In summary, this simulation of an LTE frequency synthesizer shows the impact of the loop filter design on the loop stability during an analysis of transient behavior. A closed-loop phase-noise analysis was effective in evaluating PLL single-sideband SSB phase-noise performance by calculating the noise contributions of the various components comprising the frequency synthesizer and the effects of those contributions on the synthesizer's output signal quality. An accurate transient analysis of the PLL system was presented, showing a noise density of -101.3 dBc/Hz offset 5 MHz from the carrier, with a switching time of about 147 s for a 60 MHz frequency jump and an SNR of about 40.72 dB.

SAMIR KAMECHE, Assistant Professor, Electronics and Electrical Engineering Department, STIC Laboratory, University of Tlemcen, Algeria; e-mail: [email protected].

MOHAMMED FEHAM, Professor, Electronics and Electrical Engineering Department, STIC Laboratory, University of Tlemcen, Algeria.


  1. Stefania Sesia, Issam Toufik, and Matthew Baker, LTEThe UMTS Long Term Evolution, Wiley, London, 2009.
  2. 3GPP Technical Report 25.913, "Requirements for Evolved UTRA (E-UTRA) and Evolved UTRAN (E-UTRAN) (Release 7),"
  3. 3GPP, TS 25.104, "Base Station (BS) radio transmission and reception (FDD)."
  4. 3GPP, TS 25.105, "Base Station (BS) radio transmission and reception (TDD)."
  5. R.E. Best, Phase-Locked Loops: Design, Simulation, and Applications, 6th ed. McGraw-Hill, New York, 2007.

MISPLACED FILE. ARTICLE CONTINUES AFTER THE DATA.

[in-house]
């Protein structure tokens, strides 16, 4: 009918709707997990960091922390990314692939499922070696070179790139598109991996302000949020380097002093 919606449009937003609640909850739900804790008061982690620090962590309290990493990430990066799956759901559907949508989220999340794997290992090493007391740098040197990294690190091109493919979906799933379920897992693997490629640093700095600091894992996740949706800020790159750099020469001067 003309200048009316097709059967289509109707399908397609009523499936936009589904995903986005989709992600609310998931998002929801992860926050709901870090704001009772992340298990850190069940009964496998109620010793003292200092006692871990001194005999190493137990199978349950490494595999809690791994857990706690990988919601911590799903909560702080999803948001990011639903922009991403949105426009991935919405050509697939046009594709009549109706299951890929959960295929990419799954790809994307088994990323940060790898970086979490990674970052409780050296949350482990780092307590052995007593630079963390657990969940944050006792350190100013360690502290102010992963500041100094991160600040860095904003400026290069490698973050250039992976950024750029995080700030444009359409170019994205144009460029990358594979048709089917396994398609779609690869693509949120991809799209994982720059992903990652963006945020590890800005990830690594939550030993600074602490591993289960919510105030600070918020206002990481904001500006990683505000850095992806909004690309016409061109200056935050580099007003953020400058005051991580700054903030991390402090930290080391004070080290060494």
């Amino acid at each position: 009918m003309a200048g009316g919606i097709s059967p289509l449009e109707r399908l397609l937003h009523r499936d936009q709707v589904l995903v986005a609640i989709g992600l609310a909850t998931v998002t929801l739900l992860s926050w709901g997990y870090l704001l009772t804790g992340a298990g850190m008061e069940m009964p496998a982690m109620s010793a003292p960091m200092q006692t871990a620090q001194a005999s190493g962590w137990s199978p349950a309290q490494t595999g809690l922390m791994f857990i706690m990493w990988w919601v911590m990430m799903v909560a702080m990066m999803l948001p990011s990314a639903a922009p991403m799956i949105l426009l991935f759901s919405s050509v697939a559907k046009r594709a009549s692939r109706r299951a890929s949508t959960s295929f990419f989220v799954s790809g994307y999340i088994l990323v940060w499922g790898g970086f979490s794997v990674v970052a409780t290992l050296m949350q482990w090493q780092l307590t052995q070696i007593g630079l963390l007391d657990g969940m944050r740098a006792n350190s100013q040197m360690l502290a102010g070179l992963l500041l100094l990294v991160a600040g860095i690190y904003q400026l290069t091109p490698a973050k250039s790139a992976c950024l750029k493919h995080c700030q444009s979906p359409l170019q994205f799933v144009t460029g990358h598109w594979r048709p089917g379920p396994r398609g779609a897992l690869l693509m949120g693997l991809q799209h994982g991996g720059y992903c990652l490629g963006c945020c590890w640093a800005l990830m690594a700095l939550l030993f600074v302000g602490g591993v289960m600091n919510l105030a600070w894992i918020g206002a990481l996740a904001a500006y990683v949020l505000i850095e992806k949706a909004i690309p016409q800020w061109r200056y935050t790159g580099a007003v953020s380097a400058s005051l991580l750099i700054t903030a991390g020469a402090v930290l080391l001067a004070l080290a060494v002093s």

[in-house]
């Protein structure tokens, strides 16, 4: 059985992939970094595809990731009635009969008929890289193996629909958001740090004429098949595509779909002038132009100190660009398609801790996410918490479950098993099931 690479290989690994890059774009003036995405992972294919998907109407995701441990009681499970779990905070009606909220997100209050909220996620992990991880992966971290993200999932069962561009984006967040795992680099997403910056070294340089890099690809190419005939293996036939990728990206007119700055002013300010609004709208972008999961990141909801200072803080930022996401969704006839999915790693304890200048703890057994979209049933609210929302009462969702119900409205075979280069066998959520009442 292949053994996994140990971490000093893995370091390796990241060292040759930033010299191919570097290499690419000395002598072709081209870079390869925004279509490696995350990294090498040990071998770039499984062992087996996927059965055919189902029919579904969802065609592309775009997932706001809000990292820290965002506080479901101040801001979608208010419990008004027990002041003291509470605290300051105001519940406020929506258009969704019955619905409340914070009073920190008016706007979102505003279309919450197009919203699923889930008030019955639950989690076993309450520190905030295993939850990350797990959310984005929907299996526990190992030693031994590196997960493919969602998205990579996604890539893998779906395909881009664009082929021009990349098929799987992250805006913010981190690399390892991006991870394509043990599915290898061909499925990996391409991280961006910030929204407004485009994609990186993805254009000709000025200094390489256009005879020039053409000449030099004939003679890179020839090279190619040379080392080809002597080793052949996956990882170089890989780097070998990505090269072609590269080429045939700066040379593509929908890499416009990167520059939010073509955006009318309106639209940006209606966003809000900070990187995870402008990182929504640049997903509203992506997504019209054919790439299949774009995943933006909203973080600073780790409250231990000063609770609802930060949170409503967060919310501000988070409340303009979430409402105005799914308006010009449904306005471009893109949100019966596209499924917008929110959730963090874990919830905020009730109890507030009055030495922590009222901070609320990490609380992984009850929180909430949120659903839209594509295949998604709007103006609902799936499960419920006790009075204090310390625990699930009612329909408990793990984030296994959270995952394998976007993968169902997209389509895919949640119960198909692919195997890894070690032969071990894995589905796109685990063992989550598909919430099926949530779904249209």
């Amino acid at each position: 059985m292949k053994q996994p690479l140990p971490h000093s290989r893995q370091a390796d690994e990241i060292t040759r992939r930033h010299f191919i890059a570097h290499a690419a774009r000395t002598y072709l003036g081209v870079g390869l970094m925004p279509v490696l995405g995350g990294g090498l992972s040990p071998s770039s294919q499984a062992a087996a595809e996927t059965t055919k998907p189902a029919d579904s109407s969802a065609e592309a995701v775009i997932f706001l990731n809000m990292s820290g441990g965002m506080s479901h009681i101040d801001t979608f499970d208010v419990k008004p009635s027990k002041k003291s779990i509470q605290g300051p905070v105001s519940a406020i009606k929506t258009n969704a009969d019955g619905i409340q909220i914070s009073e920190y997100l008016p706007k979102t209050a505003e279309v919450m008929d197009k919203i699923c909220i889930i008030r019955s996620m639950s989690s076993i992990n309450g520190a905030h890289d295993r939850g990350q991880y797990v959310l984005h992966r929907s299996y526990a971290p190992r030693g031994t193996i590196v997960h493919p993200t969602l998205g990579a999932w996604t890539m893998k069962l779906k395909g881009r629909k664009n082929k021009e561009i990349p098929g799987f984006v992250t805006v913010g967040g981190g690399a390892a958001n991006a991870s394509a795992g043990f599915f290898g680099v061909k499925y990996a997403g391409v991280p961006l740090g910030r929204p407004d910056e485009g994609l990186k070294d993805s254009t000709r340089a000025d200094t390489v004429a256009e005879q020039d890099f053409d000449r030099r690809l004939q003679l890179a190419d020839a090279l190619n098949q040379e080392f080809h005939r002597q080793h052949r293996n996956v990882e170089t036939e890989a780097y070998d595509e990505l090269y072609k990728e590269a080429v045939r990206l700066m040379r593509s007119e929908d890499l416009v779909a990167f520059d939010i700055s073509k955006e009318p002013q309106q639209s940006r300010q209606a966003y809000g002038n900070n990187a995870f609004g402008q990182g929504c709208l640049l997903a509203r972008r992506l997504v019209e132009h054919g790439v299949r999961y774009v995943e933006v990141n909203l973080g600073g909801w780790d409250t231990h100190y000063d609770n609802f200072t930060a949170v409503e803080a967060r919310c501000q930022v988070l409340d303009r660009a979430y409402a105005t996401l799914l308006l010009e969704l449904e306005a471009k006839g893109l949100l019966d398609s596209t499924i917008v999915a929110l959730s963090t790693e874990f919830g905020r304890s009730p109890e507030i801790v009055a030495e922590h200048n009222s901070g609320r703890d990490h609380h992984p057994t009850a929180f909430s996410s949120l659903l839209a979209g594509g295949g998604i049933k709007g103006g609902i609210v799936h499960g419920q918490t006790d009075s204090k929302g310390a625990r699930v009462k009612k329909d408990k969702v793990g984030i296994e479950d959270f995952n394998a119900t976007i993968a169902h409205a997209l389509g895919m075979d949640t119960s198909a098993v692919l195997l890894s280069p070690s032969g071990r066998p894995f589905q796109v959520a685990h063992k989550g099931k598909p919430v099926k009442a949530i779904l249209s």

6. F.M. Gardner, Phase-lock Techniques, 2nd ed., Wiley, New York, 1979.
  7. David Vye,"Performing Transient Analysis on PLL Frequency Synthesizers," Microwave Journal, Vol. 45, No. 1, 2002, pp. 62-79.
  8. S. Kameche, M. Feham, and M. Kameche, "PLL Synthesizer Tunes DCS 1800 Band,'' Microwaves & RF, Vol. 46, No. 6, June 2007, pp. 84-90.
  9. D. Banarjee, PLL Performance, Simulation, and Design, 4th ed., 2006.
  10. D. Ham and A. Hajimiri, "Design and Optimization of a Low Noise 2.4-GHz CMOS VCO with Integrated LC Tank and MOSCAP Tuning," ISCAS-IEEE International Symposium on Circuits and Systems, May, 2000, Geneva, Switzerland, May 2000, pp. 28-31.
  11. E. Hegazi, et al., "A Filtering Technique to Lower Oscillator Phase Noise," in IEEE International Solid-State Circuits Conference (ISSCC), 2001, pp. 364-365.
  12. L.S. Cutler and C.L. Searle," Some aspects of the theory and measurement of frequency fluctuations in frequency standards," Proceedings of the IEEE, Vol. 54, No. 2, February 1966, pp. 136-154.
  13. D.B. Lesson," A simple model of feedback oscillator noise spectrum," Proceedings of the IEEE, Vol. 54, No. 2, February 1966, pp. 329-330.
  14. A. Hajimiri and Thomas H. Lee, "A general theory of phase noise in electrical oscillators," IEEE Journal of Solid-State Circuits, Vol. 36, No. 2, February 1998, pp. 179-194.
  15. Erich Hafner," The effects of noise in oscillators," Proceedings of the IEEE, Vol. 54, No. 2, February 1966, pp. 179-198.